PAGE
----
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May 31, 2011 20:20 |  #10
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Damian75 wrote in post #12512248 (external link)
I tried lightroom for awhile but returned to Aperture for the same reason I started using it Asset Management. While LR may have a slight edge in the editing department Aperture kills it in the asset management department and seeing as how I do most of my editing in PS, image management is what I really need so Aperture fits the bill also with the lowered price you really can't go wrong. sbattey you can do selective exposure adjustments in Aperture both the levels and curves adjustments can be brushed in on whatever area you want.

Way too difficult, and not as good as graduated filter implementation

Also, if you do most of your editing in PS why didn't you go with iPhoto?


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Mark-B
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May 31, 2011 20:44 |  #11

sbattey wrote in post #12511415 (external link)
I used Aperture exclusively until I found out about lightroom 3s graduated filter....

It allows you do adjust the exposure of a portion of the image, aperture has nothing like this. Saved me the trouble of buying and carrying around a Graduated ND filter.

The graduated filter in Lightroom is nice, but it's nothing you can't do in Aperture. It takes more effort to get it done in Aperture, but you also aren't limited to straight lines. Neither program is a substitute for a real Grad ND filter.


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Lancef
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Jun 01, 2011 12:42 |  #12

Lightroom all the way


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ckramos
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Jun 01, 2011 12:57 |  #13

bought Aperture only because it was $79 on the AppStore.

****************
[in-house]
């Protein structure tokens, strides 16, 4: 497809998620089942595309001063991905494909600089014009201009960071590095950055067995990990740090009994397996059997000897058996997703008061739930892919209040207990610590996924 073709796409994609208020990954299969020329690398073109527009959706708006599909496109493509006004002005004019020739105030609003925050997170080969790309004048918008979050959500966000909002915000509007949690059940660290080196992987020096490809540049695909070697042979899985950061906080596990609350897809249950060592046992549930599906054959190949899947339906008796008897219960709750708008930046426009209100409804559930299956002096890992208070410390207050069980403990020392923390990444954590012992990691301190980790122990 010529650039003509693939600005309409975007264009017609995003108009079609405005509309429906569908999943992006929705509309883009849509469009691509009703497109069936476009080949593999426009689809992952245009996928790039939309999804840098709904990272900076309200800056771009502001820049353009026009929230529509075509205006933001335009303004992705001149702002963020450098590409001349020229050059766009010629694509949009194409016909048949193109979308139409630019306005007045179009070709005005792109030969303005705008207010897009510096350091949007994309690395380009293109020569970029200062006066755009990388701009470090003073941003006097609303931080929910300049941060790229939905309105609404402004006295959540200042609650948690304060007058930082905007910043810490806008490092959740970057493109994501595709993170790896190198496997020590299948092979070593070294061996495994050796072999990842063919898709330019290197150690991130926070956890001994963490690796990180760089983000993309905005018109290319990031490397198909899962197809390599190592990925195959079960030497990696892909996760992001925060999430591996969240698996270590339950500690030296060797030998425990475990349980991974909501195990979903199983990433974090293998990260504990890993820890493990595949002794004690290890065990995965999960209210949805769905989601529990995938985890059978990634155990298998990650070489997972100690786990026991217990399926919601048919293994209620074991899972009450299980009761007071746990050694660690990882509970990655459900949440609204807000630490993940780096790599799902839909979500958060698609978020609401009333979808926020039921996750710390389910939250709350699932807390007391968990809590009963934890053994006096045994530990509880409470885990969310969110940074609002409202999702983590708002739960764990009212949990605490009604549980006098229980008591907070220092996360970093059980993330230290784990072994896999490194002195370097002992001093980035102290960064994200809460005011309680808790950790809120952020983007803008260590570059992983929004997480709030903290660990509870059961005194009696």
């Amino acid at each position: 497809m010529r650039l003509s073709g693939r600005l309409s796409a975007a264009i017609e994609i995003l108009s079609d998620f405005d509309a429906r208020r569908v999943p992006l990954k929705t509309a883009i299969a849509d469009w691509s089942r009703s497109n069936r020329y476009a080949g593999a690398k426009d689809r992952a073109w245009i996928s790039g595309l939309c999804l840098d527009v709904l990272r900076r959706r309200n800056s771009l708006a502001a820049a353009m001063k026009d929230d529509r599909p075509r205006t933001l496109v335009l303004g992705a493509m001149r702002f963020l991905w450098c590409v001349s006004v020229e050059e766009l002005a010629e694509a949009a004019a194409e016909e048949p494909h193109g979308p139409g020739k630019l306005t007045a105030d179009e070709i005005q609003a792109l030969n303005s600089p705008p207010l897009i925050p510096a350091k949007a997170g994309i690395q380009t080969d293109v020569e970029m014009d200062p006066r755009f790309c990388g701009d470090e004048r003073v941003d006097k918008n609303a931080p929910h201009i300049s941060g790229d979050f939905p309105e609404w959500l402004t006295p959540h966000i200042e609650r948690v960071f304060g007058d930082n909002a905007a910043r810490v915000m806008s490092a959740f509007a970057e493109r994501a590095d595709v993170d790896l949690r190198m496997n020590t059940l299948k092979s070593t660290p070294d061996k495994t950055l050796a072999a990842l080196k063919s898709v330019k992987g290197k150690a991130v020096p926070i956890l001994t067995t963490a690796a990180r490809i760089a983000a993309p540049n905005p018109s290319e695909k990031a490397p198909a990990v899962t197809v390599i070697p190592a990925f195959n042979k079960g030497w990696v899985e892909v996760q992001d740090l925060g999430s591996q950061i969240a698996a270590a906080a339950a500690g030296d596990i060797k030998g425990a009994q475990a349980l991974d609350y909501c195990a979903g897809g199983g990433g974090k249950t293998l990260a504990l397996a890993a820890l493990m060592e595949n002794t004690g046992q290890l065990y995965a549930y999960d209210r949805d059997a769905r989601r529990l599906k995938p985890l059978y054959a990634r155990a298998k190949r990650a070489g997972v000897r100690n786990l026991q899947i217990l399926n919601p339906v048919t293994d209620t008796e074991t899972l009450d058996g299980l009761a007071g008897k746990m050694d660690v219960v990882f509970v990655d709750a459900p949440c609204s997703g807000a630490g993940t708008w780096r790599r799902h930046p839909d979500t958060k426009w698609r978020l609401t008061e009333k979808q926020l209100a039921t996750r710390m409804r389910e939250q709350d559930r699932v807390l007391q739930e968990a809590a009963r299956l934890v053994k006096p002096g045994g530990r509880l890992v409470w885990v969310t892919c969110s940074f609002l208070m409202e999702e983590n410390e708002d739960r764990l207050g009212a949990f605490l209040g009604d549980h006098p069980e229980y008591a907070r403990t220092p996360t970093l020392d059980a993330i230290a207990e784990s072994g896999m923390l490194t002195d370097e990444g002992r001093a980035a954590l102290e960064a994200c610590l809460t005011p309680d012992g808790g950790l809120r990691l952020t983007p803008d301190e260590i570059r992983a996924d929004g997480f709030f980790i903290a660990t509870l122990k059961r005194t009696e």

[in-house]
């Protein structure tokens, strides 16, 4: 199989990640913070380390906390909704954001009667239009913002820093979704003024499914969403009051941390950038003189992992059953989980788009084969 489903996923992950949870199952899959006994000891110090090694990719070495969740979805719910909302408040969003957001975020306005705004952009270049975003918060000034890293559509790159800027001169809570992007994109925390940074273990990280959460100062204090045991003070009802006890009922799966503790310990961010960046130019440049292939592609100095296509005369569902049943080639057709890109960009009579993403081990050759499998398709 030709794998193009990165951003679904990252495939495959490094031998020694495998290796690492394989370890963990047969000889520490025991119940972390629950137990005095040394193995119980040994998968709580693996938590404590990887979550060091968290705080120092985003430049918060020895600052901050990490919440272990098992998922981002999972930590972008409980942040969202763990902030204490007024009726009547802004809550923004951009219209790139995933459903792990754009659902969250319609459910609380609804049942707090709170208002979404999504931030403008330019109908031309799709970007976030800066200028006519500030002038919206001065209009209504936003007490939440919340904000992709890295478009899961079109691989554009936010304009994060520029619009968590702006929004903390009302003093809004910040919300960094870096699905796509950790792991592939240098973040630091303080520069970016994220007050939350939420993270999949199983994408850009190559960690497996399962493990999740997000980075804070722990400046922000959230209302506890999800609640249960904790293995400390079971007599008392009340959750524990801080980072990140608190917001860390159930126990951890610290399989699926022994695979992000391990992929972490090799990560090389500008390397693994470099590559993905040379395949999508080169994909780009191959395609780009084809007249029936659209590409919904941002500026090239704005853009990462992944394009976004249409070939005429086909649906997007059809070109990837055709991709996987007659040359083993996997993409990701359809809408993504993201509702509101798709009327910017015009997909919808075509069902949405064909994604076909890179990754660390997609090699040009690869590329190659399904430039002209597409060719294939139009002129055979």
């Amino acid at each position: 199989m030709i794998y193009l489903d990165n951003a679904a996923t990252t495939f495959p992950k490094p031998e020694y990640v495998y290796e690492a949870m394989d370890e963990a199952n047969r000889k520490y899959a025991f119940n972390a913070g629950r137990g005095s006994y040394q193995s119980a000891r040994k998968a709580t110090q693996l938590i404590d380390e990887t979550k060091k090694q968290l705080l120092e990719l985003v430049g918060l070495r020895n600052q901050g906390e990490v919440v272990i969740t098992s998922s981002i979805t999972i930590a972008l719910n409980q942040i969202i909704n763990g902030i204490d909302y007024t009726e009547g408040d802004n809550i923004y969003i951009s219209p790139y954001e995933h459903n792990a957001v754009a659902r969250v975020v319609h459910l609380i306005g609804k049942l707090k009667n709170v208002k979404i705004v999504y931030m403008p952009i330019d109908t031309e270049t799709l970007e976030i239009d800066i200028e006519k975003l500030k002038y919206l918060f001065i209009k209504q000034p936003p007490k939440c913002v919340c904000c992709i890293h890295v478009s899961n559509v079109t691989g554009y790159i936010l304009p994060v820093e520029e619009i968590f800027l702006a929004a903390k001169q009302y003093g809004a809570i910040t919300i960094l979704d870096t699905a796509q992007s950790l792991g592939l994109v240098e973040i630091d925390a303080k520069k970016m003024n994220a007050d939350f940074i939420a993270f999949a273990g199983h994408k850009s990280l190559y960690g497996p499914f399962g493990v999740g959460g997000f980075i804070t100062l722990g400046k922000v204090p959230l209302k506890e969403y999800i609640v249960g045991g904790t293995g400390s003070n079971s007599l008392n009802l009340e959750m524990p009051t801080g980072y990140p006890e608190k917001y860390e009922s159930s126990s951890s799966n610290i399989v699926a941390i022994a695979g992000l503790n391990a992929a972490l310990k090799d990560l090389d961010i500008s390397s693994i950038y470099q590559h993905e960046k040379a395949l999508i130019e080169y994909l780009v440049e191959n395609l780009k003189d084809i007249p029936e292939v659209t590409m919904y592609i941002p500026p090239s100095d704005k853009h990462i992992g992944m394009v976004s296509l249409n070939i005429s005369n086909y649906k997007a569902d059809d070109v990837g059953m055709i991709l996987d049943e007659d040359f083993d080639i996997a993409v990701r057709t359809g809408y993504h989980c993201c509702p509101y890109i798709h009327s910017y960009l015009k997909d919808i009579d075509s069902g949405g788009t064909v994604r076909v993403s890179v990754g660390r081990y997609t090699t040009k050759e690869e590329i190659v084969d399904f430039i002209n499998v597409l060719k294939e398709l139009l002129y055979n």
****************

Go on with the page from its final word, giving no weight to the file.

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Damian75
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Jun 01, 2011 18:43 |  #14

sbattey wrote in post #12512388 (external link)
Way too difficult, and not as good as graduated filter implementation

Also, if you do most of your editing in PS why didn't you go with iPhoto?

I haven't tried the graduated filter in LR it was simply the point that similar things can be done in both programs. The asset management tools in aperture far surpass iPhoto in regards to meta data editing, multiple libraries, exporting, syncing and merging libraries, more ingesting options like realtime backup, custom file name on import and custom meta data, use of referenced files and my personal favorite tethered shooting. I am very much a proponent of using what works best for you, Aperture fits my needs better than Lightroom but thats just me. As both pieces of software have free trials I always suggest people try both and see what suites them best.


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sbattey
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Jun 01, 2011 19:03 |  #15
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ckramos wrote in post #12516593 (external link)
bought Aperture only because it was $79 on the AppStore.

Can't beat $79...

I paid 200 for it from a real store :(